Have a few empty bug jars handy so the children can collect their findings from outside and look at them inside.  An ant, a caterpillar, a worm or a ladybug will fascinate a child who has the opportunity to hold it and view it safely without fear.  Add some magnets and things that are attracted to them (paper clips, etc).  Things that make noise such as a bell or wind chimes can also be added and will provide a sensory component. Adding different textures such as sandpaper, tin foil, fur, or ice can be explored when you are working on a theme about the ‘Five Senses.’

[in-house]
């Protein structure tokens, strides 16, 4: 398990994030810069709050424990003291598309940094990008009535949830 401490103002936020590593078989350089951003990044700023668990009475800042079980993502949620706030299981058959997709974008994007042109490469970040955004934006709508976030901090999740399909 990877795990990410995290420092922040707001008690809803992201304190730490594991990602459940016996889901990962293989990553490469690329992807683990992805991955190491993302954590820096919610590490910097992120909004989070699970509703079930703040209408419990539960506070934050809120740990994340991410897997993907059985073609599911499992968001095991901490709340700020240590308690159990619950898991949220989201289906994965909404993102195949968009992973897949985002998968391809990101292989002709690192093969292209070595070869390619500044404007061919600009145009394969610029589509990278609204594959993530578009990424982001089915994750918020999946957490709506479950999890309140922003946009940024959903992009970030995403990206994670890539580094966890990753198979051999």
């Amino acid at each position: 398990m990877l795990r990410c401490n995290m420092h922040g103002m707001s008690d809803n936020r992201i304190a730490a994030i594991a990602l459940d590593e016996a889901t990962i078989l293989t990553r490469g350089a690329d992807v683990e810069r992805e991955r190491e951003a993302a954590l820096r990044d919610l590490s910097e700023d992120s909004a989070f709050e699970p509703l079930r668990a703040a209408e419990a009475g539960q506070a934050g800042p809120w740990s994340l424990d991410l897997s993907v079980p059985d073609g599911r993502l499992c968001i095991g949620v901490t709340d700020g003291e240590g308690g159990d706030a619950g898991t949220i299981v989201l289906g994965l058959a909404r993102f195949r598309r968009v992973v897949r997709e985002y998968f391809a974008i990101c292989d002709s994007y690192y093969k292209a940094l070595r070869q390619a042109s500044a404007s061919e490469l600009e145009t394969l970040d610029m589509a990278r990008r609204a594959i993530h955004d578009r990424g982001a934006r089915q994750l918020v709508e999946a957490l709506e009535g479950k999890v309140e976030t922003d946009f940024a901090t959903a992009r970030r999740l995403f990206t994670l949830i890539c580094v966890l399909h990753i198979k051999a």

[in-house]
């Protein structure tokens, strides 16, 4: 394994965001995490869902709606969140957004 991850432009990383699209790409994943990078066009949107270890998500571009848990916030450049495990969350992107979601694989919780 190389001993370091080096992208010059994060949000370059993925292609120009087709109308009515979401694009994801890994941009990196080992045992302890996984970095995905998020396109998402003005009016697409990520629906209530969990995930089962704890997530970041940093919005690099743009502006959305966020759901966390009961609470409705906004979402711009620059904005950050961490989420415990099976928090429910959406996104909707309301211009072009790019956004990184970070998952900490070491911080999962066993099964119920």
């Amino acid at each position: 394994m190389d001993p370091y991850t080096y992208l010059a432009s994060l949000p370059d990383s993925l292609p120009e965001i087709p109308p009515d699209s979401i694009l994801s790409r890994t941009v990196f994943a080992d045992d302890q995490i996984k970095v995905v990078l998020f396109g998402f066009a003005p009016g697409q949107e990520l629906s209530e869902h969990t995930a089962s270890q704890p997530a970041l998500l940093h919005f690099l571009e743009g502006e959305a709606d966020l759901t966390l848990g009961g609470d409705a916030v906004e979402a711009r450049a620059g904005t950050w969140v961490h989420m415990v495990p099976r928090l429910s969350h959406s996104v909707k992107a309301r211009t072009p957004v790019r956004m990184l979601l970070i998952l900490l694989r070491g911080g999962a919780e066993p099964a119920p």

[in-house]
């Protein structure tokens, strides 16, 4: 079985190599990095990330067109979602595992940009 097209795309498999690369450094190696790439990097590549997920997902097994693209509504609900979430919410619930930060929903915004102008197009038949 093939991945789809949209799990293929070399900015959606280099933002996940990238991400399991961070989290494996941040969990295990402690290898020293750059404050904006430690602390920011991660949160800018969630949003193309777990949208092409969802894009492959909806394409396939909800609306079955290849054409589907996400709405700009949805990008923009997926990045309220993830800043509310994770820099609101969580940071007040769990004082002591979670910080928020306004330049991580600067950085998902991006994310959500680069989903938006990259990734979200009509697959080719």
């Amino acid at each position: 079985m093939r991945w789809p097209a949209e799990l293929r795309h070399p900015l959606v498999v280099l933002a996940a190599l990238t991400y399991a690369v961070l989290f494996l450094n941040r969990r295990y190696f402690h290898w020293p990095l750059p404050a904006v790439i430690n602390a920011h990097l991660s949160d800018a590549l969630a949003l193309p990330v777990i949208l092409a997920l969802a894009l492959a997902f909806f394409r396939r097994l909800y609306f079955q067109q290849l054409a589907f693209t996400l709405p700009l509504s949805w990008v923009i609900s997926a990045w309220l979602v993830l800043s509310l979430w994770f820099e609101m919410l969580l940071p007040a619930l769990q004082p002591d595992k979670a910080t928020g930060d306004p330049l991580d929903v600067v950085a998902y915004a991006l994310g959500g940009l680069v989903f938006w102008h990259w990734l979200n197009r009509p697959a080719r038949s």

Include some measuring spoons and cups, rulers, a kitchen scale, rubber bugs, a kaleidoscope, flashlight, spinning tops, tweezers, thermometer,  a prism, a small mirror,  a cloth or plastic measuring tape, fresh flowers, pencils and paper for drawing and whatever else comes along that is related to science and nature.  Change the items out periodically and rotate with new items to keep it fresh and interesting to the children.  The ideas are endless.  The questions that these items inspire in preschoolers will also be endless and can lead to a variety of activities and lesson plans.